As I edit Privilged Lives, I realize that there’s nothing outstanding about the way it’s written. I work for clarity and flow, which I usually manage to achieve, but the style is mundane. Competent, but not outstanding. Maybe that’s appropriate for this type of book. It’s near-future science fiction. But as I read it, I find it unsatisfying. It lacks a spark that I’d like to see in my writing. I think that if I wrote something more literary, the lack of style would show up as a handicap.
Most people won’t notice that the writing is a bit plodding and won’t demand that it be something different, as long as the story itself is interesting enough to hold them. It’s the story that’s most important, of course, and the ideas. A reader who prefers action to ideas will get bored very quickly, but I hope that I’ll eventually have a solid readership of people who want to see new ideas and maybe even be challenged in their thinking.
I don’t know whether style is an area where I should make some real effort. Maybe it will develop over time. Maybe I’m obsessing over something that isn’t very important to readers, just to myself and my vague feeling that my writing should have something more.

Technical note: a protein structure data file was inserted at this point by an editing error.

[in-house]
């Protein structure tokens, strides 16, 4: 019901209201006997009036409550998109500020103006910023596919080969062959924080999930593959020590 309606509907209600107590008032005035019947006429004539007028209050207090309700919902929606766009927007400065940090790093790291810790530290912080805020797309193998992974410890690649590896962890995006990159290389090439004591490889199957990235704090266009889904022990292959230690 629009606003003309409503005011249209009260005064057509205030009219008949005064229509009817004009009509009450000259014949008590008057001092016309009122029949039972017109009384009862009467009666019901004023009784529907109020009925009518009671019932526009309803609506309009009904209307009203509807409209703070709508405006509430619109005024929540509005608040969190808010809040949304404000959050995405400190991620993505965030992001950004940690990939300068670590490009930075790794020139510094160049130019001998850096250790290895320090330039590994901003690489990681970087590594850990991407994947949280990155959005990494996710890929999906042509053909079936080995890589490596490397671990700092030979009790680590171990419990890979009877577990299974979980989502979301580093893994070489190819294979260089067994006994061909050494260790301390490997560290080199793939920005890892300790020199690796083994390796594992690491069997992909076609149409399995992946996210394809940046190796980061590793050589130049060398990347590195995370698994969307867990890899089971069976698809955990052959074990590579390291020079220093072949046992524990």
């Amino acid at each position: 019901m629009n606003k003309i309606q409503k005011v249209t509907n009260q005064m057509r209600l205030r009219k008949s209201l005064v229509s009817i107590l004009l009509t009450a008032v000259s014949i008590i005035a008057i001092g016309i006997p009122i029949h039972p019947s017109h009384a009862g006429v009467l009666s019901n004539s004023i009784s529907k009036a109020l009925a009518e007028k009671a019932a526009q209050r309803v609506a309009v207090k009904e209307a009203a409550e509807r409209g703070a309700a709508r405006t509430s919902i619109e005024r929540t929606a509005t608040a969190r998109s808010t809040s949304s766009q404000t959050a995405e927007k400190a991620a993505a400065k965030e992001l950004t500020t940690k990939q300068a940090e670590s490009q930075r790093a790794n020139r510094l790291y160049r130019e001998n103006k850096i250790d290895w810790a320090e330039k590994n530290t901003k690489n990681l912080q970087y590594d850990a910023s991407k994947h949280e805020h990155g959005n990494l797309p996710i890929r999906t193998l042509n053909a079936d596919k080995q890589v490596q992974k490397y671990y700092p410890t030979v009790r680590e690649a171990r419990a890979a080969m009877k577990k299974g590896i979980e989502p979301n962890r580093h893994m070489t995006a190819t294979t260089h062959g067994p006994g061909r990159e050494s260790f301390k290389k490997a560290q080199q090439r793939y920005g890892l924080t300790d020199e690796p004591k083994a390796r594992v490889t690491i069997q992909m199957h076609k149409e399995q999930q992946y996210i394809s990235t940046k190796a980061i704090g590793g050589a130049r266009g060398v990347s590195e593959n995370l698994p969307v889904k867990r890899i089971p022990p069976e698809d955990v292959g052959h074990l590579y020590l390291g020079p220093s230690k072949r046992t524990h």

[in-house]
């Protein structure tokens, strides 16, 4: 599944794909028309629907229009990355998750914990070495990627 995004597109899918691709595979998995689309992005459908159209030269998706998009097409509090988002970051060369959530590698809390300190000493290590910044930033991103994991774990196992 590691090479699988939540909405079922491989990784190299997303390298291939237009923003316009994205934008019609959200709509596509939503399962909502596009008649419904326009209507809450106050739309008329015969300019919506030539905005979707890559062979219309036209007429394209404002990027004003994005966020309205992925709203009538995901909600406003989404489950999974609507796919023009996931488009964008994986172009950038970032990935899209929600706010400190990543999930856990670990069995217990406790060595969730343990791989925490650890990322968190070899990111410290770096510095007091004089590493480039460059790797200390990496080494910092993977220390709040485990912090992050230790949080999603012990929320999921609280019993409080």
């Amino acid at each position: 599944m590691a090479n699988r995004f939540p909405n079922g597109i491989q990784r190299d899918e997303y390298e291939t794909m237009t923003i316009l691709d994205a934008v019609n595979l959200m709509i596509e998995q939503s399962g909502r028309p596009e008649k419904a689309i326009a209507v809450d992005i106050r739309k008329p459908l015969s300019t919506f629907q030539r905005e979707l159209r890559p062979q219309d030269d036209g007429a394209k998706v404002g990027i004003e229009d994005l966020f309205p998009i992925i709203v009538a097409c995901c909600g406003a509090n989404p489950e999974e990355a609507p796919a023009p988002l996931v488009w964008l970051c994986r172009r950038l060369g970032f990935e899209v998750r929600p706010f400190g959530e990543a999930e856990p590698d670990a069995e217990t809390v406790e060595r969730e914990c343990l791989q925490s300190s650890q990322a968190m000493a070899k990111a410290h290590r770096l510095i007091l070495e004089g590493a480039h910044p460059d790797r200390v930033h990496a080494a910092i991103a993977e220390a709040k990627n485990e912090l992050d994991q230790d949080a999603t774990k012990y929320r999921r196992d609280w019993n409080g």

This ties in with a little exchange I had with a reader. She likes the way the book is developing: “…because the readers start off with as little information as the characters, but little bits and pieces of what’s happening sneaks in.”
And my reply: “I’d really like to take credit for knowing what I was doing when I wrote those chapters, but you’ve shown me that I didn’t have a clue. I’m just glad it worked. Must be proof of the saying that sometimes readers know more than the writer does.
“The funny thing is that not knowing what you’re doing implies that you’re working instinctively. But I work hard to make sure that everything I write is completely logical. So there’s something going on that I don’t really understand.”
We can talk about the basics of grammar and punctuation, more advanced concepts like character development, point of view, structure and pacing, and we can learn to use them. But there’s a lot about writing fiction that remains mysterious. Some would say it’s inspiration or the muse. But I think those words are more appropriately applied to the invention of a story or a character. Once we have the ideas, how much do we really know about what’s coming out of the keyboard or the pen? How much of what we write comes from an unconscious part of our mind that we’re not even aware of? And are there parts that we’re never going to be able to control?